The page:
JOHN: I’m afraid to ask, but let’s do the fourth wave. I’m wondering if this is going to get any worse. And I’m wondering why there’s no yell and scream about this right now.
JIM: For election purposes, the president wants these, in effect. And they’re baring this because this is a major, major issue and it’s an issue that the president has been ducking. We've been kicking the can down the road for two years and this is an election year and the president needs to appeal to his base. And in the middle of an election year, and this also goes for Republicans, nobody wants to deal with it. Now, there are some people -- there are a growing list of Democrats who are working together: Paul Ryan, Ron Wyden a Democrat from Oregon are saying, “Look, this thing is going to hit January 1st. It is so big that we need to address this, not another Hail Mary play.”
So there’s two ways to address this, John. The best way right now given that the White House could change, the make up of Congress could change is let’s postpone this for another year so that the new president, if it’s Obama gets re-elected or it’s Romney, can sit there with a new Congress, and instead of the last minute before the Christmas holidays come up with a last minute proposal and a patch job, really address this.
On top of that, and we don’t have time to cover this, is the new CBO report that just came out in the last two weeks on the long term budget deficit projections. I just did an interview with John Williams that will be featured on our premium site where the government’s net present value of future liabilities is $100 trillion, and that’s under Treasury gap reporting. And the CBO just published a new budget deficit, the numbers are quite frightening.
So it’s an issue that we've been kicking the can down the road and if you want to see what happens when you do that is you just take a look at what’s going on with Greece -- we will cover that in another topic in the Big Picture today as I mentioned, this is an extended edition -- because there are just so many things that are critical that are going to hit the news waves this weekend, next week and the week after.
But In the fourth wave -- I’ve got a copy here and we just don’t have the time to cover in this segment, it’s a 46-page document, it’s called a list of federal expiring tax deductions from 2009 to 2020. It was prepared by the staff on the Joint Committee on taxation. Let’s just put it this way: It is 46 pages of various tax deductions for businesses and individuals that are going to expire in the next three years. So a big wave -- let me just go here to 2013. This is just unreal, folks, if you look at this.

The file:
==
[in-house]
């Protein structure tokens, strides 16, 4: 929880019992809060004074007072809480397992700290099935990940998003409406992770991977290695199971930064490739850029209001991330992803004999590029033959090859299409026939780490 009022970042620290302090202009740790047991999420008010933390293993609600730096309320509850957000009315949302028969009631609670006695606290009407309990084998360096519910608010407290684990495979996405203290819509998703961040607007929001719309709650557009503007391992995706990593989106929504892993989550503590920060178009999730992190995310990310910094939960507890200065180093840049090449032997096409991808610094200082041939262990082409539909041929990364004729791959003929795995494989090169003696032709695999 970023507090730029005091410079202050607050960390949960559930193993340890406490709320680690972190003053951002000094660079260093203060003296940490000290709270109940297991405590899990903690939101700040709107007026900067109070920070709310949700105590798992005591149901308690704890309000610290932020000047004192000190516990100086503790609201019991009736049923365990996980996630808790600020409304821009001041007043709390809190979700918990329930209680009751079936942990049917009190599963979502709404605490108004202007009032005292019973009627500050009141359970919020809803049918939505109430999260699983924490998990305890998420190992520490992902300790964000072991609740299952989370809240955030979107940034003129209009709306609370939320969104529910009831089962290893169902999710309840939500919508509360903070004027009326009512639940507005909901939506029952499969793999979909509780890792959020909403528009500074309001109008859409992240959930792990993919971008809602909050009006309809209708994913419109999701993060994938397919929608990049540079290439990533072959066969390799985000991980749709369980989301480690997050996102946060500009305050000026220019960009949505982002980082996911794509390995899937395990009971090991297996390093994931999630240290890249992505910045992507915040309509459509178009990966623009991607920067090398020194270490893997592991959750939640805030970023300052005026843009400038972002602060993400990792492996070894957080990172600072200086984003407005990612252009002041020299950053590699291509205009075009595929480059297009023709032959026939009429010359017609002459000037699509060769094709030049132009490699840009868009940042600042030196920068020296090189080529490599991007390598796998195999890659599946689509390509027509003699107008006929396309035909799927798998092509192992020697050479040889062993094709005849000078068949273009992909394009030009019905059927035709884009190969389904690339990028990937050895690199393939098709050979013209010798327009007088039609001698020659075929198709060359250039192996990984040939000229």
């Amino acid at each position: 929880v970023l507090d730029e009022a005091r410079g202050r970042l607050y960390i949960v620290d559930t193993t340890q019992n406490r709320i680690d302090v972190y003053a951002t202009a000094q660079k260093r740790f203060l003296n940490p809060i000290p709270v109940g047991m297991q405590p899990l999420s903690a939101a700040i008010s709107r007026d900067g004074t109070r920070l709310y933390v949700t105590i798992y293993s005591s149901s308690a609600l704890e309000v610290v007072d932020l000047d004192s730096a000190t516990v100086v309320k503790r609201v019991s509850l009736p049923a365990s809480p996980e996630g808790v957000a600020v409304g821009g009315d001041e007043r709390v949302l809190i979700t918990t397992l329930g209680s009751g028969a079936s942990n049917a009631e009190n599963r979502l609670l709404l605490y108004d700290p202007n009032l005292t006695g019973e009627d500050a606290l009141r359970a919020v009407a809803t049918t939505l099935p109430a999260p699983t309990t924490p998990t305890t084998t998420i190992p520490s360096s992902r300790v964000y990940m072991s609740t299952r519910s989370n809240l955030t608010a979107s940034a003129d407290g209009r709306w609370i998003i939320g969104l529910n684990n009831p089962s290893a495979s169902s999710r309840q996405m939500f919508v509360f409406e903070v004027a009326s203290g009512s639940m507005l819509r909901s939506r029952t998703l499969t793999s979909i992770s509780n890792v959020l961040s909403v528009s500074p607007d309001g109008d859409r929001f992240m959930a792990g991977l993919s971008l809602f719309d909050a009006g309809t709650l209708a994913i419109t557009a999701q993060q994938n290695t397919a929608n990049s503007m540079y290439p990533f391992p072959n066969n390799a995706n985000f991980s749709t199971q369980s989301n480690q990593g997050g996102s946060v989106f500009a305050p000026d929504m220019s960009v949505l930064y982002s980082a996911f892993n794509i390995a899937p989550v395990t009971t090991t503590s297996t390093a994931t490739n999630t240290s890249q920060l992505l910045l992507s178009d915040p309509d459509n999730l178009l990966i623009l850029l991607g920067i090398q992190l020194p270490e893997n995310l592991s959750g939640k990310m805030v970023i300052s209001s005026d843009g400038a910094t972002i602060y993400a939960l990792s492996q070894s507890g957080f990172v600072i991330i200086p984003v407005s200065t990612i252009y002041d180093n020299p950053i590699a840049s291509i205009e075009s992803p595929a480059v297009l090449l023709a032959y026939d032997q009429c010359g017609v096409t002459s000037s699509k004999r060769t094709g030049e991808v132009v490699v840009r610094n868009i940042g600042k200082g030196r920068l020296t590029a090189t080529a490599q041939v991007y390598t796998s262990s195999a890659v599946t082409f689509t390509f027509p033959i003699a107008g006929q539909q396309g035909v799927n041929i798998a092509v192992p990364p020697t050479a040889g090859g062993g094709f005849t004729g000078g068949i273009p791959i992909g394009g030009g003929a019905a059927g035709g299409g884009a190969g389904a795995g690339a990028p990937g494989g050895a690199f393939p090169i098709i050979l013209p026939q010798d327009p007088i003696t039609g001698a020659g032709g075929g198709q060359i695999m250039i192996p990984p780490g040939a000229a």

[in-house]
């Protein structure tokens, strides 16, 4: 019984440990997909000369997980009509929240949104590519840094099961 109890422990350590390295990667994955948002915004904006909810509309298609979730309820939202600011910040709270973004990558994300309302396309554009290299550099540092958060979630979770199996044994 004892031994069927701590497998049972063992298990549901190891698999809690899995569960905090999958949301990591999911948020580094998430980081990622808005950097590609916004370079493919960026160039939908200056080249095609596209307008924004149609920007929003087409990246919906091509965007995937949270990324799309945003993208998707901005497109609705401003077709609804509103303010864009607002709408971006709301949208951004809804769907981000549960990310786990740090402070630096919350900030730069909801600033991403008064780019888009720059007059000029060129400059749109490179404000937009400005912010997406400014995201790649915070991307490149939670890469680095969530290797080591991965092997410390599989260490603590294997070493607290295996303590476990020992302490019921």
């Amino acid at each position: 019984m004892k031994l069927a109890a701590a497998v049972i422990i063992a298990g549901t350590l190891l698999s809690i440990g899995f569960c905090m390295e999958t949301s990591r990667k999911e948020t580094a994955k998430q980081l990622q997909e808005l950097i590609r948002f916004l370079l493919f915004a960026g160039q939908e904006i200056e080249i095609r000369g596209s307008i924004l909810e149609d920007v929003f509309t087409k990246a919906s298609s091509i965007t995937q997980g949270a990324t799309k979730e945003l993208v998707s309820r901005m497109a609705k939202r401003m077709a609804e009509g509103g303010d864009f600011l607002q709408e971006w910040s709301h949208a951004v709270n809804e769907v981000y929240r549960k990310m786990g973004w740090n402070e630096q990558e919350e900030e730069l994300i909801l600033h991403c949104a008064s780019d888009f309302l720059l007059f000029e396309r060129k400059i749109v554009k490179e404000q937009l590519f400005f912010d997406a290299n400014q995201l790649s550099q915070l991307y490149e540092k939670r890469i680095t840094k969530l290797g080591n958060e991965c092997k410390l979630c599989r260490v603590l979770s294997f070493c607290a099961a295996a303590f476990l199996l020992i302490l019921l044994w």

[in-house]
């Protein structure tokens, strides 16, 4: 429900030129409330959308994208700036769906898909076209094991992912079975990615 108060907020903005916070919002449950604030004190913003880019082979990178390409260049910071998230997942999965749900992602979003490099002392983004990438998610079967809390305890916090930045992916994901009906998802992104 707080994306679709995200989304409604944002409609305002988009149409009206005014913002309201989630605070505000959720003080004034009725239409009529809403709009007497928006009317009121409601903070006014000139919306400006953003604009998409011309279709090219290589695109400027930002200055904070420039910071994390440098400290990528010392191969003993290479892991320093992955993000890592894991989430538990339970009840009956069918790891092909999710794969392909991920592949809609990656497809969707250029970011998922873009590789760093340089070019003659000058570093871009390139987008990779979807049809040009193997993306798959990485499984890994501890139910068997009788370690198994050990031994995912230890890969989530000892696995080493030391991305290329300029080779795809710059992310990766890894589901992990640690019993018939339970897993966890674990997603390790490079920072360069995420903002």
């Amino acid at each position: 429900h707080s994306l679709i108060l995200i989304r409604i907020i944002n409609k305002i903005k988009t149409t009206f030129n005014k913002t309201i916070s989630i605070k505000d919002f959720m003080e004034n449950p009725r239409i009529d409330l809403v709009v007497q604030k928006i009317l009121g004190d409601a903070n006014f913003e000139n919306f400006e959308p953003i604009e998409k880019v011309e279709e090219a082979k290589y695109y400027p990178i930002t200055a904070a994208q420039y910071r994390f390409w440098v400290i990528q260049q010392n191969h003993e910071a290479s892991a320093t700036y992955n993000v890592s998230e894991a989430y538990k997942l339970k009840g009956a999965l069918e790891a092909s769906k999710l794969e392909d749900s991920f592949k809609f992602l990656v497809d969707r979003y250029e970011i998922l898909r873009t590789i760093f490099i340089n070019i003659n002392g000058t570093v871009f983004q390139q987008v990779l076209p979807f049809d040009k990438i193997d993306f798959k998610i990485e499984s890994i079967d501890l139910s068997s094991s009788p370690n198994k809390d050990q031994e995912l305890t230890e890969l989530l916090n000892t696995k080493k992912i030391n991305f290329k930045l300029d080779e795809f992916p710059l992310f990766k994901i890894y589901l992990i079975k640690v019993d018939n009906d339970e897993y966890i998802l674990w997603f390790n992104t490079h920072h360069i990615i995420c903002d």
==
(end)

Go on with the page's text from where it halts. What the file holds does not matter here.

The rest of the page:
2013, we've got four full pages of tax deductions that are expiring next year and I’ve got five pages of tax deductions that expire at the end of this year.
So I mean we don’t have time to cover 46 pages of business tax deductions that expire. It’s probably the reason why you have seen a pullback by corporations sitting on the sidelines with over two trillion dollars with tax because they know at the end of this year these 46 pages of deductions are going to be expiring this year, the next year and the year after.
We know these first three waves that we talked about in this segment are coming due. So John, that’s why they’re calling it Taxmageddon. And it’s amazing: The media is keeping silent on this, or what we refer to in the media business, they’re spiking this In other words, they don’t want to talk about this and discuss because they don’t want the American people to know about it. [23:34]
JOHN: And the reason -- just so people understand, spiking a story as opposed to spinning a story. Spiking a story is not covering a story when you know the story merits covering; that there’s a real story there, you just don’t do it. And usually that’s done because the media -- well, they like Obama and they don’t want to cast a negative light and if people thought they were about to be hit with this giant panoply of taxes, which has been mounted upon, they’re not going to broadcast that. That’s what’s going to happen. And so that’s what you’re finding right now and that’s why the story is being spiked.
And what’s interesting, remember whoever gets elected president, President Obama is re-elected or Gov. Romney is elected, when we go off this cliff and the train wreck we've been discussing for a number of years here on the program, that’s all going to happen during the tenure of the next president. So he will be blamed for whatever happens. They won’t notice the fact that, well, this -- well, I don’t know. Maybe Gov. Romney’ll start in, you know, “I inherited this mess.” [24:32]
JIM: Hey, it worked for the president for four years, so maybe it will work for the next president.
JOHN: Maybe if there’s enough -- how would we describe it? Maybe if there’s enough feedback on this and people begin to realize what’s happening that something has to happen, then there may be some action between now and the election or the end of the year. Let’s face it, we're still just in June right now. So there’s six months to go. A lot can happen in June. [24:52]
In this segment of the Big Picture, Jim looks at three election-year topics, "Taxmageddon−it’s worse than it sounds," "To QE or Not to QE, that is the question" and "The 2012 Presidential Election- technology vs. confidence."
About James J Puplava CFP